Audi was early into the small posh crossover market. This second-generation Q3 shows it has learned a lot since. It’s 10cm longer and much more chiselled than the original. The growth bestows a family-sized rear seat and boot. Full-screen instruments and a central touchscreen modernise the interior, and a fast cellular connection gives you detailed traffic. The graphics look lovely, although clarity sometimes plays second fiddle to aesthetics.
Most models have Audi’s quattro all-wheel-drive. You can get up to 230 hp, but really this isn’t the sort of car to be driven racily. So unless you tow, keep your engine ambitions in check and explore the tempting menu of options.
The spec: Audi Q3 35TDi Quattro s line manual
Engine: 1968cc 4cyl diesel, 4WD, 6-spd manual
Power & torque: 150hp, 340Nm
0-62mph: 9.3 seconds
Top speed: 131mph
Fuel economy: 39.2-40.4mpg (WLTP)
CO2 emissions: 149g/km
Price: £35,955 (range starts at £28,505)
4x4: Citroën C5 Aircross
Citroën’s Picasso range have always been best-selling family MPVs. But now the fashion has turned to crossovers. Trouble is, crossovers mostly have less room inside. The C5 Aircross still has the most practical possible cabin, yet its chunky styling signals you’re on-trend.
Instead of a rear bench, there are three seats, each of which individually reclines, slides and folds. So tall kids can get enough legroom, but young ones can slide nearer their parents and free up even more space in the already big boot.
Families generally object to flat-out acceleration and vigorous cornering, so the C5 Aircross doesn’t encourage that. Instead it has a pampering suspension, relaxing seats and welcoming decor.
The spec: Citroën C5 Aircross Puretech 180 EAT8 Flair
Engine: 1598cc 4cyl petrol, FWD, 8-spd auto
Power & torque: 181hp, 250Nm
0-62mph: 8.2 seconds
Top speed: 134mph
Fuel economy: 35.2-39.6mpg (WLTP)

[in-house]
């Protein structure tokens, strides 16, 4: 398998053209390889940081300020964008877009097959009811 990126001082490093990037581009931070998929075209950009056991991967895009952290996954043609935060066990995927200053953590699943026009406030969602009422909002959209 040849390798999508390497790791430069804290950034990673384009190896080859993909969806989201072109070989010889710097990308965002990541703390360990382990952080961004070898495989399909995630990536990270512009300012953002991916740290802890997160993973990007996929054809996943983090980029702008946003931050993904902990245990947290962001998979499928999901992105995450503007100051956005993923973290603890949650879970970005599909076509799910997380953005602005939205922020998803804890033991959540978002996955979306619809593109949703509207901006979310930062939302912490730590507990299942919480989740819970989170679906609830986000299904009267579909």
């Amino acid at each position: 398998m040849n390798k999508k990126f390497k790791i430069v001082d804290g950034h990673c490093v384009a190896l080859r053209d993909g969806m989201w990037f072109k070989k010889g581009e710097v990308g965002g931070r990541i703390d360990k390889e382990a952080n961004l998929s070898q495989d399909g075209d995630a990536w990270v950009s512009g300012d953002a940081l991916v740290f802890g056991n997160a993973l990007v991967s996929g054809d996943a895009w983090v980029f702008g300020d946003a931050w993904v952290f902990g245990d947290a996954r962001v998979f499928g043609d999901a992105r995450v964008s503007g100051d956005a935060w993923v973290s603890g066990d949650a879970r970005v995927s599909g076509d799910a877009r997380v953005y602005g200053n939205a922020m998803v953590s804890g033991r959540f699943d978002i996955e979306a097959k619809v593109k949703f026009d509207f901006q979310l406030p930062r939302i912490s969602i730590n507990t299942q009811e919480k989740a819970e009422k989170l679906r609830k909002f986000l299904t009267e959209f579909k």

CO2 emissions: 131g/km
Price: £28,325 (range starts at £23,225)
MPV: Peugeot Rifter
Your eyes don’t deceive you; the Rifter is indeed an adapted van. Its five seats are roomy and you can mount three child seats abreast. Behind them is a simply colossal boot. The number of storage bins and hidey-holes around the cabin beggars belief. The top version has twin long glass roof panels, with an aircraft-style console giving overhead lockers and lights. There are seat-back tray tables too (though no lifejackets). If that’s not enough, the stretched body option has seven seats.
Vans aren’t too brutal any more. On the move, the Rifter’s controls are light, its ride reasonably smooth and noise moderate. If space trumps style for you, embrace its origins.
The spec: Peugeot Rifter Blue HDi 100 GT-Line
Engine: 1499cc 4cyl turbo diesel, FWD, 5-spd manual
Power & torque: 101hp, 250Nm
0-62mph: 12.5 seconds
Top speed: 109mph
Fuel economy: 46.1-51.6mpg (WLTP)
CO2 emissions: 112-117g/km
Price: £23,690 (range starts at £20,240)
Luxury: Range Rover Evoque
The original Evoque was a trailblazer in individual style among rivals where it’s in short supply. It sacrificed space and outward visibility to achieve its chiselled looks. The new one’s design is coolly planned down to the ornament-free minimum, but the distance between its wheels has stretched to provide (just) adult-size space in the back. Furniture is richly made, and lots of tech has been added, with a neat twin-screen system for information and control.
To drive, it does a good impression of the solid, refined authority you get in a big Range Rover. But its compact size makes it handy for urban work too, and novel camera-based systems improve the view when manoeuvring.
The spec: Evoque P300 HSE R-Dynamic
Engine: 1998cc 4cyl turbo petrol, 4WD, 9-speed auto
Power & torque: 300hp, 400Nm
0-62mph: 6.6 seconds
Top speed: 150mph
Fuel economy: 28.7-30.3mpg (WLTP)
CO2 emissions: 186g/km
Price: £51,050 (range starts at £31,600)